PrimeAir’s handling of oversized cargo is a heavy responsibility

When it comes to handling high-value, oversized cargo there is no margin for error. Especially when it’s a large commercial turbine engine – or an entire helicopter.

As Atlas Air’s general sales and service agent (GSSA) in Bogota, PrimeAir’s expert team on the ground knows well that working with such major payloads is no small task. It is a specialized skill that requires years of experience and knowledge of the critical nature of the cargo.

PrimeAir benefits from being part of Miami-based Prime Group Companies, a global logistics conglomerate with 20 years of experience in working with such heavy and oversized items. Ensuring the safe and reliable handling of aerospace equipment is just one of many services they provide as the GSSA for Atlas Air, but it certainly ranks among the highest in importance.

With a price tag for one single engine exceeding $20 million, and $3 million for a new rotorcraft off the line, it is critical that the operation goes perfectly.

Last month, Atlas Air was contracted to transport a 13-ton General Electric LM6000 engine from Los Angeles to Bogota (BOG), where PrimeAir’s crew would offload it. A gas-turbine derivative of the CF6 engine family that’s been the cornerstone of the widebody aircraft business, this particular version is used for marine propulsion of cruise ships and fast ferries… A big engine with big work ahead.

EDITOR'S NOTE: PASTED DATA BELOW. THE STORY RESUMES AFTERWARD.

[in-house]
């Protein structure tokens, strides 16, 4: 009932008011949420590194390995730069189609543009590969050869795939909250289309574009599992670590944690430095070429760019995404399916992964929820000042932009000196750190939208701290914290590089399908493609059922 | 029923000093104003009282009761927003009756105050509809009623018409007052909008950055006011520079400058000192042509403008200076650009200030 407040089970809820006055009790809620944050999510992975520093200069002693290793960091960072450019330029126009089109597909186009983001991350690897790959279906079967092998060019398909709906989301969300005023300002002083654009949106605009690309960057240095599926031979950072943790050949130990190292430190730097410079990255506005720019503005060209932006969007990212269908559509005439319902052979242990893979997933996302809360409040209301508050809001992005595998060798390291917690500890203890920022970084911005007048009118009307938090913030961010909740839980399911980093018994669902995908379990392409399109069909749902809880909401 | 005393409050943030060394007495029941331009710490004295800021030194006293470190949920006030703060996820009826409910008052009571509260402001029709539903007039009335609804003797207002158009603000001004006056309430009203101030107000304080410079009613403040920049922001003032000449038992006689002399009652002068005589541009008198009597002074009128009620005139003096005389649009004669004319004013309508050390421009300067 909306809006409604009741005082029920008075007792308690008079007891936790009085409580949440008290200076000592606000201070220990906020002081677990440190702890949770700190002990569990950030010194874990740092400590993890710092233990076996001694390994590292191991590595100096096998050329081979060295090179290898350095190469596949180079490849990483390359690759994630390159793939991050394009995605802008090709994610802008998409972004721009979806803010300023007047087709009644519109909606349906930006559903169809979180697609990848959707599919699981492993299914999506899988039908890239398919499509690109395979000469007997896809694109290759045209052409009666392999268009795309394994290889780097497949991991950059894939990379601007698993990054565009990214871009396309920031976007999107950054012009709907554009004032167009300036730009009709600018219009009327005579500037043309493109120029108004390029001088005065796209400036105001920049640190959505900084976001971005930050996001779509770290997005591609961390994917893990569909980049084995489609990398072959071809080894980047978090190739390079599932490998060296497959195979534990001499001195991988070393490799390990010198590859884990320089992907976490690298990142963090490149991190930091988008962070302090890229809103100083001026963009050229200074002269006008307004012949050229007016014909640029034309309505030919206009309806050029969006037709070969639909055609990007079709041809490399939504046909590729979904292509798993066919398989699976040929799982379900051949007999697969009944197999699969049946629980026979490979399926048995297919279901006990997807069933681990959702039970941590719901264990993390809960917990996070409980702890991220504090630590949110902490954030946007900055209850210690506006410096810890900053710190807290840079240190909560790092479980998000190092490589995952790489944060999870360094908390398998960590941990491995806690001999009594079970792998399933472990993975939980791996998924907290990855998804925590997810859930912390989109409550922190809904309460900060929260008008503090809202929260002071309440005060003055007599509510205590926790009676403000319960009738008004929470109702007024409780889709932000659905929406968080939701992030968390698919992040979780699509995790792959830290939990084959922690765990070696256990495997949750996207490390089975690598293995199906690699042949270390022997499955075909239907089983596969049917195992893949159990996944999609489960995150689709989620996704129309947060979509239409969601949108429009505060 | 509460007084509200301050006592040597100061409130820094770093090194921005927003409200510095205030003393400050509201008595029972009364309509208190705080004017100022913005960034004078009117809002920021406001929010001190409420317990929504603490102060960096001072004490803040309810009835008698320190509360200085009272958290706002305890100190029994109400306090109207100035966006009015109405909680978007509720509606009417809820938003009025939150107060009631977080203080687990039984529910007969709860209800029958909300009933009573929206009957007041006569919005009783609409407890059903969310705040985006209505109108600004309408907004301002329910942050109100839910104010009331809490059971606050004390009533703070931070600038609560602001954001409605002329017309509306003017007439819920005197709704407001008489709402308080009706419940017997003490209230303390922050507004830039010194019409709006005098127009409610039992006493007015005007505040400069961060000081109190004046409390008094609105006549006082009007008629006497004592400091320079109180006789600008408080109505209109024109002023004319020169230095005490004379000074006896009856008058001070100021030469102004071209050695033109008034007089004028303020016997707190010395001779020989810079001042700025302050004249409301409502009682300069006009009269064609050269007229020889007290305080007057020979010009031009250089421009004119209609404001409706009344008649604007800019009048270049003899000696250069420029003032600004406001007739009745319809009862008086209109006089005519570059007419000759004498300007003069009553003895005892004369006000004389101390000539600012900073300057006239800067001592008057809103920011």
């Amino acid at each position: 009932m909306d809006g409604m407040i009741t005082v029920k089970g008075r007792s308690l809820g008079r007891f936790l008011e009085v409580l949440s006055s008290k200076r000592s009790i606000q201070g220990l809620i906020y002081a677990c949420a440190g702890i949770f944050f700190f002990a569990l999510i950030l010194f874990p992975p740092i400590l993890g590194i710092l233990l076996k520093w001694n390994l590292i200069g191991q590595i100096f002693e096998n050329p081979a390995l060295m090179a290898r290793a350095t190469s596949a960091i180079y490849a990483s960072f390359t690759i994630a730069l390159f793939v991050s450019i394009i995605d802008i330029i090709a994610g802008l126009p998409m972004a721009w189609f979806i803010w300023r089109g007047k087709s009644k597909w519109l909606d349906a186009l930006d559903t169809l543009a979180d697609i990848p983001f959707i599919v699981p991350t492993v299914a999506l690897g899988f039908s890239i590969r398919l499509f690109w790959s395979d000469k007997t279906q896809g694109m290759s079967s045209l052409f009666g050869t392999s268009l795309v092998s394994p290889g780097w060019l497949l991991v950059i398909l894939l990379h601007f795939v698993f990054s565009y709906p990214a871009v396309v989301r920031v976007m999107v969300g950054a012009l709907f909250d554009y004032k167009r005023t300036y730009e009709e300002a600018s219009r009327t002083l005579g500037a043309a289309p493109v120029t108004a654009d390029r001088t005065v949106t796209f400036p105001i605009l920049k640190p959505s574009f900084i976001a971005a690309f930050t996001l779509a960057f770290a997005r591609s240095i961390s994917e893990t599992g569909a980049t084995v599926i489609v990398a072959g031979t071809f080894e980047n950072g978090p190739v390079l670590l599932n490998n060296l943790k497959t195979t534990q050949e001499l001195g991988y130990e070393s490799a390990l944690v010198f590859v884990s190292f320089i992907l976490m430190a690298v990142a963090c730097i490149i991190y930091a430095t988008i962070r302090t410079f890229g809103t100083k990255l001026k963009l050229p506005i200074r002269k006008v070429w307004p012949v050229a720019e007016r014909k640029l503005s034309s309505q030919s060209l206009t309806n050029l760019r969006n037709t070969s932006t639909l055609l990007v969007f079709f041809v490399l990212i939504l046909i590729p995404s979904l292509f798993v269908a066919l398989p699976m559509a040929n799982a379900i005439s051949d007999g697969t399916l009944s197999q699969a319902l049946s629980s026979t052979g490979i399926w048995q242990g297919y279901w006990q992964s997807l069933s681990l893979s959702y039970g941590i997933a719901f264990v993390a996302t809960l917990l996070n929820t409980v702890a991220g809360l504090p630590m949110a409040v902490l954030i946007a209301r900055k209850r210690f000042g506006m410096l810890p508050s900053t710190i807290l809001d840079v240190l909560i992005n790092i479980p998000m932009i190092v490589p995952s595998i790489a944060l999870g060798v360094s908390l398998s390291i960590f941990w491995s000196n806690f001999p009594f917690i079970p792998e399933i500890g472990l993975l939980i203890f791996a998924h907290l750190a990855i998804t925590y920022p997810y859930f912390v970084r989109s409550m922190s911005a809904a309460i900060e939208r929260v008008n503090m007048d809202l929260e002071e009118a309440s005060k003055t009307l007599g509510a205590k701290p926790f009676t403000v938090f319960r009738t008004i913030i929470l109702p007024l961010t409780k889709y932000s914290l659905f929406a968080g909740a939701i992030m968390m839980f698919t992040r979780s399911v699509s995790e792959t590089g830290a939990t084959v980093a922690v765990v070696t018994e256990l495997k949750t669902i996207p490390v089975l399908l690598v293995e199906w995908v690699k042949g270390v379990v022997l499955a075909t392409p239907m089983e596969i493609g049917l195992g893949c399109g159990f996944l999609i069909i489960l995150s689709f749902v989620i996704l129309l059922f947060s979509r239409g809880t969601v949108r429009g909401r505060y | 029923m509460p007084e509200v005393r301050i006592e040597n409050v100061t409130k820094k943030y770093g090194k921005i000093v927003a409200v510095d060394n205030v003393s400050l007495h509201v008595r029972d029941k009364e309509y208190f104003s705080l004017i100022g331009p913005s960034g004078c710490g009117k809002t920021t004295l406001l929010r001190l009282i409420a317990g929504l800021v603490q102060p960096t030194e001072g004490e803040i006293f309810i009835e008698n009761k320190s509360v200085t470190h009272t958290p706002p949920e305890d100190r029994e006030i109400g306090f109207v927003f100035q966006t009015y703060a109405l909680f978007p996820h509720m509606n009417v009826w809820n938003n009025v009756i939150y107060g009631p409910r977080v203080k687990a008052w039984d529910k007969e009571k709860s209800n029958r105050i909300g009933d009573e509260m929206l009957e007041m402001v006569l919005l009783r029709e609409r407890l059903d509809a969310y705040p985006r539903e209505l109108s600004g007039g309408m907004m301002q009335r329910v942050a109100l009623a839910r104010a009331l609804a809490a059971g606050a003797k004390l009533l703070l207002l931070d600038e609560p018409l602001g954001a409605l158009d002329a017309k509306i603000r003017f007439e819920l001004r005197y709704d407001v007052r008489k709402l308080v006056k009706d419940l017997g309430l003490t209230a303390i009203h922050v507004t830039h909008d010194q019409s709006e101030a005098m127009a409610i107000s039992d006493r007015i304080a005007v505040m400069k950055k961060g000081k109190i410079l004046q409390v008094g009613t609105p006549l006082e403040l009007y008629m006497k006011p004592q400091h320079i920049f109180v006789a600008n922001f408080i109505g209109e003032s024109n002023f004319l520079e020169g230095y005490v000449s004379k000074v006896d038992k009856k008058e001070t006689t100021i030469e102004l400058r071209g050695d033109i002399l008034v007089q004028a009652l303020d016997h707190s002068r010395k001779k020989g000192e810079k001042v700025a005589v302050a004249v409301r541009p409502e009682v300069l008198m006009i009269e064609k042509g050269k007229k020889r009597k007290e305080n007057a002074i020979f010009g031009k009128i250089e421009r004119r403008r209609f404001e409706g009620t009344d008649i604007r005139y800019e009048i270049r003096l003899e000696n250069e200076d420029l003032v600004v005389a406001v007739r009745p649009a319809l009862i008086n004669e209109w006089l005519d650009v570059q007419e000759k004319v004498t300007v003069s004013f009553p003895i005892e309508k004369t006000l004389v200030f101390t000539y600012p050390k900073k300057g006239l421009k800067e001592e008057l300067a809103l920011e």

Upon arrival at BOG, the PrimeAir team used a ramp-side crane to delicately move the 26,000 lb. behemoth to a nearby trucking area where a wheeled flatbed trailer took over, by providing final delivery to the customer’s warehouse.

“Special cargo like this needs definitely gets special attention,” said José Luis Vargas, PrimeAir’s Commercial Manager at BOG. In fact, both the engine and the helicopter that was delivered in a separate operation were designated Dangerous Goods (DG). This meant that expert handlers were required at each of the points of origin to carefully inspect the outbound shipments to ensure their acceptance and transport on Atlas Air aircraft.

Point of origin of the helicopter was YQB, the Canadian airport serving Québec City – not far from where Bell manufactured this Bell 407 GXi rotorcraft destined for Colombia.

With a chargeable weight of approximately 10 tons, the seven-seat four-blade helicopter was disassembled for transport and shipped BOG where it was accepted ramp-side by PrimeAir. Once off the Atlas Air freighter, the payload was transported using a normal dolly to a trucking area for the continuation of its journey to the customer.

“Our customers know we’re the go-to experts for big logistics challenges like these. That’s because we’ve been doing specialized heavy-cargo work for decades – and not just for the aerospace industry. We also manage logistics for the transport of oil-industry equipment, construction equipment, and automotive parts and equipment.”

One of the premier carriers in PrimeAir’s portfolio, Atlas Air is not only one of the most important and reliable cargo airlines in the world, it is the company’s longest lasting customer. PrimeAir also offers sales and marketing, cargo services, operations, handling, and accounting.

While PrimeAir has been Atlas Air’s designated agent in BOG for three and a half years, the relationship between the two companies began 20 years ago, in support of Atlas Air’s freighter operations between Quito and Miami, which continues today.